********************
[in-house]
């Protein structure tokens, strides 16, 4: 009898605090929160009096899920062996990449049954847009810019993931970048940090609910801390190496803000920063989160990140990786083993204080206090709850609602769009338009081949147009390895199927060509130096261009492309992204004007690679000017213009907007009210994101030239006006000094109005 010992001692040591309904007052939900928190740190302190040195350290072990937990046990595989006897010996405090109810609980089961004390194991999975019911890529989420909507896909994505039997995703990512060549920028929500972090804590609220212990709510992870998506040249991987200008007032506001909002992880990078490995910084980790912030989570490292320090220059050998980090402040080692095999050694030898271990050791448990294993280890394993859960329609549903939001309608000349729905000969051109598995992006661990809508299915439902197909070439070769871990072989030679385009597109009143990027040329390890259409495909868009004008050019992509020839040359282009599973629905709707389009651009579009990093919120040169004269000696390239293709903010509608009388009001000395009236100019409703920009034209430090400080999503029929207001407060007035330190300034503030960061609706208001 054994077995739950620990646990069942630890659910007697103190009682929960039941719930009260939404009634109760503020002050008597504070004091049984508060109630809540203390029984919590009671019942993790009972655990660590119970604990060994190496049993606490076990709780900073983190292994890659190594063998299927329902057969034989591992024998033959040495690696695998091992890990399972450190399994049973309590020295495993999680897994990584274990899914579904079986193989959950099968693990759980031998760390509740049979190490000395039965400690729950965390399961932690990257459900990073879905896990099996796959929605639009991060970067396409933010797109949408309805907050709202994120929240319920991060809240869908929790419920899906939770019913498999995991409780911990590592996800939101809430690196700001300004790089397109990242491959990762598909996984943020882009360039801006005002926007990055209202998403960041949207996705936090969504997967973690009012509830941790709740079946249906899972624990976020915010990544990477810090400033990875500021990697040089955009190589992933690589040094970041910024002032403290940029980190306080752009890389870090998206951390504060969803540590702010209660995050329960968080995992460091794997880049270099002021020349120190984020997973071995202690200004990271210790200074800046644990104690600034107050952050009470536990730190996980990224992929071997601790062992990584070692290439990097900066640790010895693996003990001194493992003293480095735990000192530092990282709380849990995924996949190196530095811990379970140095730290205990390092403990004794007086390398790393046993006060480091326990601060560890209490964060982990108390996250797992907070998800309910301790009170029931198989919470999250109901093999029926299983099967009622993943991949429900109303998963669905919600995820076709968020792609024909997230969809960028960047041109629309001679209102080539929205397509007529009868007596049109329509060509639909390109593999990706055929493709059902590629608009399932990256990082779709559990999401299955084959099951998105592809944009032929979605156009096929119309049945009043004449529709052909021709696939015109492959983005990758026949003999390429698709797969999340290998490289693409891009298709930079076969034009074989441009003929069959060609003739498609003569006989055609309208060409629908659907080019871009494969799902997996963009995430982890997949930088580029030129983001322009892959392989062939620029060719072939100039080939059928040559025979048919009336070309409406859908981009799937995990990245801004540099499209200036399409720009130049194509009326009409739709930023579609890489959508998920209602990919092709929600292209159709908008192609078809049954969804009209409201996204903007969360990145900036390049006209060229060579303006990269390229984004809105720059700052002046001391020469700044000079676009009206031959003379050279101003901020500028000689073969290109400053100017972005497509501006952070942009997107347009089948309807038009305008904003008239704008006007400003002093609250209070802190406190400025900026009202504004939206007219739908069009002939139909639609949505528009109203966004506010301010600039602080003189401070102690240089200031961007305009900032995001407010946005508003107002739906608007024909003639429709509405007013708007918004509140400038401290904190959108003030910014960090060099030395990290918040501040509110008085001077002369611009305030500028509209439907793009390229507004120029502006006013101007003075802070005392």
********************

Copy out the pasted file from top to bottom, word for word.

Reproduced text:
[in-house]
């Protein structure tokens, strides 16, 4: 009898605090929160009096899920062996990449049954847009810019993931970048940090609910801390190496803000920063989160990140990786083993204080206090709850609602769009338009081949147009390895199927060509130096261009492309992204004007690679000017213009907007009210994101030239006006000094109005 010992001692040591309904007052939900928190740190302190040195350290072990937990046990595989006897010996405090109810609980089961004390194991999975019911890529989420909507896909994505039997995703990512060549920028929500972090804590609220212990709510992870998506040249991987200008007032506001909002992880990078490995910084980790912030989570490292320090220059050998980090402040080692095999050694030898271990050791448990294993280890394993859960329609549903939001309608000349729905000969051109598995992006661990809508299915439902197909070439070769871990072989030679385009597109009143990027040329390890259409495909868009004008050019992509020839040359282009599973629905709707389009651009579009990093919120040169004269000696390239293709903010509608009388009001000395009236100019409703920009034209430090400080999503029929207001407060007035330190300034503030960061609706208001 054994077995739950620990646990069942630890659910007697103190009682929960039941719930009260939404009634109760503020002050008597504070004091049984508060109630809540203390029984919590009671019942993790009972655990660590119970604990060994190496049993606490076990709780900073983190292994890659190594063998299927329902057969034989591992024998033959040495690696695998091992890990399972450190399994049973309590020295495993999680897994990584274990899914579904079986193989959950099968693990759980031998760390509740049979190490000395039965400690729950965390399961932690990257459900990073879905896990099996796959929605639009991060970067396409933010797109949408309805907050709202994120929240319920991060809240869908929790419920899906939770019913498999995991409780911990590592996800939101809430690196700001300004790089397109990242491959990762598909996984943020882009360039801006005002926007990055209202998403960041949207996705936090969504997967973690009012509830941790709740079946249906899972624990976020915010990544990477810090400033990875500021990697040089955009190589992933690589040094970041910024002032403290940029980190306080752009890389870090998206951390504060969803540590702010209660995050329960968080995992460091794997880049270099002021020349120190984020997973071995202690200004990271210790200074800046644990104690600034107050952050009470536990730190996980990224992929071997601790062992990584070692290439990097900066640790010895693996003990001194493992003293480095735990000192530092990282709380849990995924996949190196530095811990379970140095730290205990390092403990004794007086390398790393046993006060480091326990601060560890209490964060982990108390996250797992907070998800309910301790009170029931198989919470999250109901093999029926299983099967009622993943991949429900109303998963669905919600995820076709968020792609024909997230969809960028960047041109629309001679209102080539929205397509007529009868007596049109329509060509639909390109593999990706055929493709059902590629608009399932990256990082779709559990999401299955084959099951998105592809944009032929979605156009096929119309049945009043004449529709052909021709696939015109492959983005990758026949003999390429698709797969999340290998490289693409891009298709930079076969034009074989441009003929069959060609003739498609003569006989055609309208060409629908659907080019871009494969799902997996963009995430982890997949930088580029030129983001322009892959392989062939620029060719072939100039080939059928040559025979048919009336070309409406859908981009799937995990990245801004540099499209200036399409720009130049194509009326009409739709930023579609890489959508998920209602990919092709929600292209159709908008192609078809049954969804009209409201996204903007969360990145900036390049006209060229060579303006990269390229984004809105720059700052002046001391020469700044000079676009009206031959003379050279101003901020500028000689073969290109400053100017972005497509501006952070942009997107347009089948309807038009305008904003008239704008006007400003002093609250209070802190406190400025900026009202504004939206007219739908069009002939139909639609949505528009109203966004506010301010600039602080003189401070102690240089200031961007305009900032995001407010946005508003107002739906608007024909003639429709509405007013708007918004509140400038401290904190959108003030910014960090060099030395990290918040501040509110008085001077002369611009305030500028509209439907793009390229507004120029502006006013101007003075802070005392």